New Report Shows How CA Tech Taxes Support Social Services

Tech taxes grow by $2.6 billion annually, supporting 20,000 more jobs each year

May 28, 2024

As California lawmakers debate closing the state’s budget deficit, Chamber of Progress released a new report on Tuesday illustrating how the state’s social safety net depends on the health of California’s technology industry.  

Authored by Chamber of Progress Senior Economist Kaitlyn Harger, the report finds that taxes paid by California’s tech industry, including employee income taxes and corporate taxes, contribute over $20 billion each year to state government revenue, with $2.6 billion in annual growth. The report estimates that the $2.6 billion in tax growth supports over 20,000 more jobs, directly and indirectly, each year.

Read the Report: 

California’s Social Safety Net Depends on a Healthy Tech Industry

Top findings in the report include:

  • The tech industry’s state tax liability stands at $20.4 billion, with an annual average growth of $2.6 billion. Over a five-year period, California tax revenue from the tech sector grows by $14.3 billion.
  • The additional $2.6 billion in tax revenue growth from tech adds $916 million for K-12, $614 million for health services, $266 million for higher ed, and $270 million for social services to the California budget.
  • Overall, the $2.6 billion in annual tax revenue growth supports 20,577 jobs in California each year.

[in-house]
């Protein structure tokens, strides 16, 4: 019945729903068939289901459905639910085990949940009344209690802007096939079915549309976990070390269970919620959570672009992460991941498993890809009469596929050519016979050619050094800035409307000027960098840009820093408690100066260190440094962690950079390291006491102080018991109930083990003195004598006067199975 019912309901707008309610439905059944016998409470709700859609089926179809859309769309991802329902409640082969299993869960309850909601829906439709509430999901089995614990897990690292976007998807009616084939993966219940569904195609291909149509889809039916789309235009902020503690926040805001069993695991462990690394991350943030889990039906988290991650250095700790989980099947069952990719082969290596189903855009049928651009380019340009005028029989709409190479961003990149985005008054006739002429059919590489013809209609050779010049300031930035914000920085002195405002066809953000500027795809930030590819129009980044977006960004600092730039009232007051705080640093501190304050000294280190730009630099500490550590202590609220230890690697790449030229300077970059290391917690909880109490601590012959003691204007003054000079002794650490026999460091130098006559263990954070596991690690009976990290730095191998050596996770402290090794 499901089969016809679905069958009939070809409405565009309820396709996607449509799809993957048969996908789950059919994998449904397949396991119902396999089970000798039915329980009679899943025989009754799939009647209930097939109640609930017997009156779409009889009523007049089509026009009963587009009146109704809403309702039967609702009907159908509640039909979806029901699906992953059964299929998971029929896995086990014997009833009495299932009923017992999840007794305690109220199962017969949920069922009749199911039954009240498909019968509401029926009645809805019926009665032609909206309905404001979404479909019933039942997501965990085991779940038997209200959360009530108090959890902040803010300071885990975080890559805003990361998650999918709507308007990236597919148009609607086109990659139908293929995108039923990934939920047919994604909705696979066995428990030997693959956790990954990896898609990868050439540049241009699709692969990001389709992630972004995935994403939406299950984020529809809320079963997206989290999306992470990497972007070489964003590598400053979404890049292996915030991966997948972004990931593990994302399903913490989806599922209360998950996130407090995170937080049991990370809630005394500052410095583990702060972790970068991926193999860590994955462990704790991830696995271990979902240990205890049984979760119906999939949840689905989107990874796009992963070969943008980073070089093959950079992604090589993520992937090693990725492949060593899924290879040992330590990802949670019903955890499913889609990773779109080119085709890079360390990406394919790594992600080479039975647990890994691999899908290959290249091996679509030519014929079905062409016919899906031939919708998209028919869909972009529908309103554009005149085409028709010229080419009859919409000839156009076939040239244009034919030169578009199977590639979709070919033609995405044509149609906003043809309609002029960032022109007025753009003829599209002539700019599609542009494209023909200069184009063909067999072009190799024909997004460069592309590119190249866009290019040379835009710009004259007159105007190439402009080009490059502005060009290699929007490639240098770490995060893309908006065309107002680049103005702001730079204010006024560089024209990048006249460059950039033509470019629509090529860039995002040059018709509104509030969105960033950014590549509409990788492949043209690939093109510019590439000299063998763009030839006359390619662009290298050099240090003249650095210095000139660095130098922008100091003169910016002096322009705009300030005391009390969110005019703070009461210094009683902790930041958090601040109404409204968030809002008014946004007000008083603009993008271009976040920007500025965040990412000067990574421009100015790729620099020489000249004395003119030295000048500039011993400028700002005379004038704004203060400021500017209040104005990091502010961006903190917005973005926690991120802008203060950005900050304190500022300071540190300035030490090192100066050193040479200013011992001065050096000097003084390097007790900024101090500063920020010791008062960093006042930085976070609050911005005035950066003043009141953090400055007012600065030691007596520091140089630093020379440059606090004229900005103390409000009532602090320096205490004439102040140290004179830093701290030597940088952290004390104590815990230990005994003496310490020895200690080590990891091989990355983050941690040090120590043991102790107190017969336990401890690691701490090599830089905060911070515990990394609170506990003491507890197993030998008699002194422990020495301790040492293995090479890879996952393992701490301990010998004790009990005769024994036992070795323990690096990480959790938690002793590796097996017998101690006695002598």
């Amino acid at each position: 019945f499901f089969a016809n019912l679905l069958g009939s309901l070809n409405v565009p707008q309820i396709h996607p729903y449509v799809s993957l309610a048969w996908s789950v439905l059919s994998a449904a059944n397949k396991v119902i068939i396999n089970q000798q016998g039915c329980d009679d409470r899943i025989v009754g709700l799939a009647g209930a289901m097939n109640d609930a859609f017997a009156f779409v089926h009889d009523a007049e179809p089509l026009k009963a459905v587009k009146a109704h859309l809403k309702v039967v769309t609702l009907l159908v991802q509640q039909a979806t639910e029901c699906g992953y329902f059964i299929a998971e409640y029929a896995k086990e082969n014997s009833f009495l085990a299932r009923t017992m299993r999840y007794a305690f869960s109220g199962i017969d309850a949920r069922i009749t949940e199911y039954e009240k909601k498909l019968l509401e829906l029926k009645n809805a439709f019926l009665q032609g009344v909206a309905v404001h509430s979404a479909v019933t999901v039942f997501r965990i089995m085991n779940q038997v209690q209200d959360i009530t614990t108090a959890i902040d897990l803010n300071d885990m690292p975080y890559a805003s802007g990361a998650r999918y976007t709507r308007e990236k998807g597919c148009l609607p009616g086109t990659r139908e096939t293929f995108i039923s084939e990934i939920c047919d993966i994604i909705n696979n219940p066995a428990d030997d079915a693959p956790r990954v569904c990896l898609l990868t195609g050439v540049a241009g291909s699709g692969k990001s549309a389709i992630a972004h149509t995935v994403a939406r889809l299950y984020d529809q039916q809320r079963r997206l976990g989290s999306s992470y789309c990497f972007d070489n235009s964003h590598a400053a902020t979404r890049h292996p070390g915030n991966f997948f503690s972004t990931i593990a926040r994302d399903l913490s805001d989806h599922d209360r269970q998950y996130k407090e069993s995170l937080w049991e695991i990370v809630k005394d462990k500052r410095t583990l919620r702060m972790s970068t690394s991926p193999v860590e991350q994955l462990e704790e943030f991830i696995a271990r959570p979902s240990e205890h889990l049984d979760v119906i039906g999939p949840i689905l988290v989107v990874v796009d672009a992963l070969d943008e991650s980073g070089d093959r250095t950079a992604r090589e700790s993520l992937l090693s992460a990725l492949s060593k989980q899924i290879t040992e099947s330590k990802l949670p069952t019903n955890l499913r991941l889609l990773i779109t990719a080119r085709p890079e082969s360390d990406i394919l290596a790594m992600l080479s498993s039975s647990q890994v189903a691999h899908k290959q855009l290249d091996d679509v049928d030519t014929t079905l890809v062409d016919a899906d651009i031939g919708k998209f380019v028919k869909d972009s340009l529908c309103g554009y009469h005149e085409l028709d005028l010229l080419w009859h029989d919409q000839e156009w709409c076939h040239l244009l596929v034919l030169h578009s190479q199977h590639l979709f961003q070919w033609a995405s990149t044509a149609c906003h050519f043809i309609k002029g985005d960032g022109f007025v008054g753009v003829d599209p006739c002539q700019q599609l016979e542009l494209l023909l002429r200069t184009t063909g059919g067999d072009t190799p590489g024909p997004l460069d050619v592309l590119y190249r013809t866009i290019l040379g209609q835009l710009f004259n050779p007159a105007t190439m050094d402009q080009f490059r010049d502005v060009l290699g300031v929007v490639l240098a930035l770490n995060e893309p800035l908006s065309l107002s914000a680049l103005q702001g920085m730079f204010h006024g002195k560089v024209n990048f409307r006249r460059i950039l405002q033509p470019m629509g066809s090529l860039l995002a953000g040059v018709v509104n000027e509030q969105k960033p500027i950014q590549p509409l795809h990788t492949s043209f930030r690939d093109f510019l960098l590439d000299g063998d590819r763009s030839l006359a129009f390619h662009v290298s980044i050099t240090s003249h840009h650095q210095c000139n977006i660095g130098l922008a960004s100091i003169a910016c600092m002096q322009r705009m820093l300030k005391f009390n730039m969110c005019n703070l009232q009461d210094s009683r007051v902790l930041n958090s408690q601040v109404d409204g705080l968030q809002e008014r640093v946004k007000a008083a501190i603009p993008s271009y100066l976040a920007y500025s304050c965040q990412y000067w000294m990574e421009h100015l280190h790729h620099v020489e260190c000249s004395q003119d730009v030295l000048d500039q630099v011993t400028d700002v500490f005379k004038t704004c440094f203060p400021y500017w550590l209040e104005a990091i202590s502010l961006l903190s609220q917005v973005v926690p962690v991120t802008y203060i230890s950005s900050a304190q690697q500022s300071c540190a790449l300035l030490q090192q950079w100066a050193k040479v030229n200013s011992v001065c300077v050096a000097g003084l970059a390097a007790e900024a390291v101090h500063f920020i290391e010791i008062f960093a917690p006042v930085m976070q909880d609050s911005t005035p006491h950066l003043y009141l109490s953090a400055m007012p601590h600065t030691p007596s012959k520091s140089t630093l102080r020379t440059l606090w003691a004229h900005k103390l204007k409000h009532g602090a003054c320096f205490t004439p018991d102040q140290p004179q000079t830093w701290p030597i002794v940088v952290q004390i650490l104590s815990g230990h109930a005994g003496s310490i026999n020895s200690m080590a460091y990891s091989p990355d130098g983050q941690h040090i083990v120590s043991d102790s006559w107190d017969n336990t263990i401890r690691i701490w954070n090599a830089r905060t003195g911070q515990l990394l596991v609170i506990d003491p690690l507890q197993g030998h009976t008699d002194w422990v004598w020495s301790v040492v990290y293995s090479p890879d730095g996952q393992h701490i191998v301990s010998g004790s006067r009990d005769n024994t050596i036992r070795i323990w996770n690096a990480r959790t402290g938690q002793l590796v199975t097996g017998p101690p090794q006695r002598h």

• The additional spending in K-12 education directly supports 7,341 jobs annually or 41,865 jobs over a five-year period.
  • The additional spending in healthcare directly supports 2,591 jobs on an annual basis and 14,773 across a five-year period. 
  • The additional spending in higher education directly supports 2,132 jobs on an annual basis and 12,160 across a five-year period. 
  • The additional spending in healthcare directly supports 1,308 jobs on an annual basis and 7,457 across a five-year period. 

“At a time when California is facing a significant budget deficit and preparing to cut spending, few Californians understand how a thriving state tech economy helps

support the state’s social safety net,” said Chamber of Progress CEO Adam Kovacevich. “While some leaders criticize the state’s tech industry for exacerbating inequality in the state, the reality is that the better that the tech industry is doing, the more social services California can offer its residents.  To keep paying teachers and social service workers, California needs tech.”


Chamber of Progress ( is a center-left tech industry policy coalition promoting technology’s progressive future.  We work to ensure that all Americans benefit from technological leaps, and that the tech industry operates responsibly and fairly.  

Our corporate partners do not have a vote on or veto over our positions. We do not speak for individual partner companies and remain true to our stated principles even when our partners disagree.